Yoga Enters the Medical Mainstream

Research Proves its Health Benefits

After practicing internal medicine for 10 years in Boston, Dr. Timothy McCall became a full-time writer, exploring the health benefits of yoga. As the medical editor of Yoga Journal and the author of Yoga as Medicine: The Yogic Prescription for Health and Healing, he says, “In the late 90s, the conveyor belt of patient care continued to speed up and I got frustrated. There was less time to form relationships with patients, which is essential to providing quality care without excessive tests and drugs.”

Initially, McCall found that most of the documented research on yoga was from India, and notes it was low in quality from a Western perspective (though it is now excellent). In the West, the first notable scientific yoga article was published in 1973 in The Lancet on combining yoga and biofeedback to manage hypertension. According to the International Journal of Yoga, the surge in yoga’s popularity here finally gained academic interest in 2007, and there are now more than 2,000 yoga titles in the National Institutes of Health PubMed.gov database, with 200 added annually.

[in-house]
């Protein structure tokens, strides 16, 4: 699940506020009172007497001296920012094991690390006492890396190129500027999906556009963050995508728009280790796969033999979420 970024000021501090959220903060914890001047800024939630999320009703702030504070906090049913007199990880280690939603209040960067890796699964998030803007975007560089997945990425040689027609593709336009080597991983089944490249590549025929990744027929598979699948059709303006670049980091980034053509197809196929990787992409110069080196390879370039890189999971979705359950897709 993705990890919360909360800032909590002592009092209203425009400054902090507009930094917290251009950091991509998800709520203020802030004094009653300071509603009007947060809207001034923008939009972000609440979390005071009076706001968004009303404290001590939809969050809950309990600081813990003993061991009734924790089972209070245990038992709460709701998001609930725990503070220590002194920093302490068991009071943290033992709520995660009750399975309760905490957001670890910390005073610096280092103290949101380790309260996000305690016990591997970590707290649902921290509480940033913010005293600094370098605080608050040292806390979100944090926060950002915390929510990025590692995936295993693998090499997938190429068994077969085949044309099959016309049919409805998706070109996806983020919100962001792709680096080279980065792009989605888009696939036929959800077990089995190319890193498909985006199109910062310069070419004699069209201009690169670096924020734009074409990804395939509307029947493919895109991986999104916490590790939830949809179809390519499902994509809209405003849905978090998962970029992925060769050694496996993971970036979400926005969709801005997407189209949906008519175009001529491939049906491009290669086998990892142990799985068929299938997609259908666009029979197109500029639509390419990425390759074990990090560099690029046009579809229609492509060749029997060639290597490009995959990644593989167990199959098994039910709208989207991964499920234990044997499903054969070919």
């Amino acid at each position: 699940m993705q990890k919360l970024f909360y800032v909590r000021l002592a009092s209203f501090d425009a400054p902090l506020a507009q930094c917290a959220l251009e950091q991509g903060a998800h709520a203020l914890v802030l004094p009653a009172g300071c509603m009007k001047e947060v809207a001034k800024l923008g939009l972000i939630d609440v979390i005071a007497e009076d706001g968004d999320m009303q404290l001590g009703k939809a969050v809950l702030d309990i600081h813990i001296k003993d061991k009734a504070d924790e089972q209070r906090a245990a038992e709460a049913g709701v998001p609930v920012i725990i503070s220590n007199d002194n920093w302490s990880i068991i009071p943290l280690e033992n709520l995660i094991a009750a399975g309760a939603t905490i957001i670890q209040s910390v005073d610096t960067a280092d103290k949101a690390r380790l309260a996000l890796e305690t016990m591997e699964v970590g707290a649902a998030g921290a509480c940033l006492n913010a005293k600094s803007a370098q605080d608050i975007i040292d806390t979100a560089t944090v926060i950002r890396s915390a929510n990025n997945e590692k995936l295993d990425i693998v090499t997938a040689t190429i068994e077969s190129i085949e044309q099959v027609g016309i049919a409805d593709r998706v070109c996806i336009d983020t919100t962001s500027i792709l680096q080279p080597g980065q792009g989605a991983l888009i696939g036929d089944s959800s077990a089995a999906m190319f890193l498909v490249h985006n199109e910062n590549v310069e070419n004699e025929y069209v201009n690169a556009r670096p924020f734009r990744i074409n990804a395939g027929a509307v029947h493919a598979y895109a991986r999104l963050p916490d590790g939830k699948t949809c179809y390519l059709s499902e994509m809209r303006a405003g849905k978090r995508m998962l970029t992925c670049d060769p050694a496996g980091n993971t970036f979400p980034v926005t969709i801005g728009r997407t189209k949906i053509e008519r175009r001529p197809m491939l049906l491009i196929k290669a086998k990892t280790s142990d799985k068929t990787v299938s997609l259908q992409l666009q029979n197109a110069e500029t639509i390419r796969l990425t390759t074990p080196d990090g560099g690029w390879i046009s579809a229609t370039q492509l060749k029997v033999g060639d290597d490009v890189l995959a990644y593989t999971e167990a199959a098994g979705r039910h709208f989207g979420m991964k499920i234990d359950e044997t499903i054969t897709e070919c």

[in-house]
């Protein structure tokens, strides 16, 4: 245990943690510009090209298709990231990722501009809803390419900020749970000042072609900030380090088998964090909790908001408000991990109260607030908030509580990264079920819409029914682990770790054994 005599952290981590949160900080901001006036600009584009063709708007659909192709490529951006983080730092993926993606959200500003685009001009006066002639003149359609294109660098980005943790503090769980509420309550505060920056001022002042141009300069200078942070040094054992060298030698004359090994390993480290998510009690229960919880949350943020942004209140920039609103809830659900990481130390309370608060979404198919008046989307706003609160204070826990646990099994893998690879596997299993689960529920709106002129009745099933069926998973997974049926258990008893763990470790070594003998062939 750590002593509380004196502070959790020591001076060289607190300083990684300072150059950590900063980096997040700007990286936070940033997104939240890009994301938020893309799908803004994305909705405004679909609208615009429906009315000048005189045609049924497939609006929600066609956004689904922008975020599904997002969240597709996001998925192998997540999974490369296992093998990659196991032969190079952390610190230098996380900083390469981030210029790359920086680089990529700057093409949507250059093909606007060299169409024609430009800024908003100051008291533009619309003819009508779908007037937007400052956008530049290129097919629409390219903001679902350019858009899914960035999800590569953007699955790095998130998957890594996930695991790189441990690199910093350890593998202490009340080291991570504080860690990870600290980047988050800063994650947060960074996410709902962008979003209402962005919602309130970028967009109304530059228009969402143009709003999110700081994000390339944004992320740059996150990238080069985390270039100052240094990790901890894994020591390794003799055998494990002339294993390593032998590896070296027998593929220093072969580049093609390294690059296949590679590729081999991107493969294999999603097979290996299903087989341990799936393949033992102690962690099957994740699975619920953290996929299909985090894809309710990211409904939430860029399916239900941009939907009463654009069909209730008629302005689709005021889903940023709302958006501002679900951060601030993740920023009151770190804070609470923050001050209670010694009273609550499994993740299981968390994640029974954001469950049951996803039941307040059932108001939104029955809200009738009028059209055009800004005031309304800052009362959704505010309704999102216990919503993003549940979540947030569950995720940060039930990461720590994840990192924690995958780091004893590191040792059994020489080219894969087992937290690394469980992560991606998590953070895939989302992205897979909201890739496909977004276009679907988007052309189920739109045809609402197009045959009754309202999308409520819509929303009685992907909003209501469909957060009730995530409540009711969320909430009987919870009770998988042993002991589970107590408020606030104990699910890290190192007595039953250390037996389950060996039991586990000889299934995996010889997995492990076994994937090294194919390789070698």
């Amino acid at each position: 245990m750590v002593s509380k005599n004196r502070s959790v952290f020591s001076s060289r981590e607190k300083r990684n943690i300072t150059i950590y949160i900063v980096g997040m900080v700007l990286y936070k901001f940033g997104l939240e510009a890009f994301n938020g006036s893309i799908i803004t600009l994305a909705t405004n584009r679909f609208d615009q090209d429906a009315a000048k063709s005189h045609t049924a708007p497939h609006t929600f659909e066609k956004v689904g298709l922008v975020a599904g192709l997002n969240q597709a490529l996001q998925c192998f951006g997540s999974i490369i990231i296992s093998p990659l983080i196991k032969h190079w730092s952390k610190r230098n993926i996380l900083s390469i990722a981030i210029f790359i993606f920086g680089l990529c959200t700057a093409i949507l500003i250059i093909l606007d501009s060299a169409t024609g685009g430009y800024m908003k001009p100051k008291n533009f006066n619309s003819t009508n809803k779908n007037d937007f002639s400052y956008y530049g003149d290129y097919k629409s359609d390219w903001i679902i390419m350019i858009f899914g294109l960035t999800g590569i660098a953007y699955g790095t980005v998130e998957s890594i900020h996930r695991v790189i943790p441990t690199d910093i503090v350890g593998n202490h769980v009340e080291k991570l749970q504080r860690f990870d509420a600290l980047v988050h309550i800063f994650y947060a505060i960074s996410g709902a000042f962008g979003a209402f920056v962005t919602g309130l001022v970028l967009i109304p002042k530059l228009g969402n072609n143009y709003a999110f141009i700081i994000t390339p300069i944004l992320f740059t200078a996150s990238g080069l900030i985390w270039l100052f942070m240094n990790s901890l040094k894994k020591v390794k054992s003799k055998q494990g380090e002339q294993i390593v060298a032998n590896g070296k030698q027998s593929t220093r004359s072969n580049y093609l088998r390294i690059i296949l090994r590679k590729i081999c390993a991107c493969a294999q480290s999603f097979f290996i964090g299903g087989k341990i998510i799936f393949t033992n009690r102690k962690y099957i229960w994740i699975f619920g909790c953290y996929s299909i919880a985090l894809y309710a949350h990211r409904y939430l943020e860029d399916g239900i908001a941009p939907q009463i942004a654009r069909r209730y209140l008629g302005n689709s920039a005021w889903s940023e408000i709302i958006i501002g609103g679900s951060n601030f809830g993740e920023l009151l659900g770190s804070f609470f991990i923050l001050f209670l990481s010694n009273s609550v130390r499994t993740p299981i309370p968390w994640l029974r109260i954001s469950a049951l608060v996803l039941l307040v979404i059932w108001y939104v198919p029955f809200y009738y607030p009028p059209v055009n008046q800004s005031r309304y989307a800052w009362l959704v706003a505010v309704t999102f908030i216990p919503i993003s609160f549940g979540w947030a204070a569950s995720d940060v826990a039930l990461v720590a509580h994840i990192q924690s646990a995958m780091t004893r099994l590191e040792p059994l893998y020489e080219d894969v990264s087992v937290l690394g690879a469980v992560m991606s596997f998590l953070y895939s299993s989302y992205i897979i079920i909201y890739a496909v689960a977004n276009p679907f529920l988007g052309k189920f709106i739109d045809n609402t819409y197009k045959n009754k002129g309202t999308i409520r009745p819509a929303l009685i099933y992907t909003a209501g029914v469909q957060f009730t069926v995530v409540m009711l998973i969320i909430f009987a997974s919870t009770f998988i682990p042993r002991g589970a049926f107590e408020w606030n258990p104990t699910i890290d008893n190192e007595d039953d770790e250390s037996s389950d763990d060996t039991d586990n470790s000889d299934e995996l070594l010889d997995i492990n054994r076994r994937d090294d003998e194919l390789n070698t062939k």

Initially, yoga teacher and economist Rajan Narayanan, Ph.D., founded the nonprofit Life in Yoga Foundation and Institute to offer free teacher training. Within a couple of years, the foundation’s focus shifted to integrating yoga into the mainstream healthcare system. “We realized that to make a real difference, we needed to teach doctors about yoga and its scientifically proven effects,” he says. Medical providers can earn credits to keep their licenses current by attending courses by Life in Yoga, the only yoga institution independently certified by the Accreditation Council for Continuing Medical Education.

Currently, even if physicians don’t practice yoga, it’s likely that many of their patients do. “You now see it everywhere from major medical centers to mainstream advertising,” says McCall, who notes an increase in doctors, nurses and therapists attending the Yoga as Medicine seminars he and his wife Eliana teach internationally and from their Simply Yoga Institute studio, in Summit, New Jersey.

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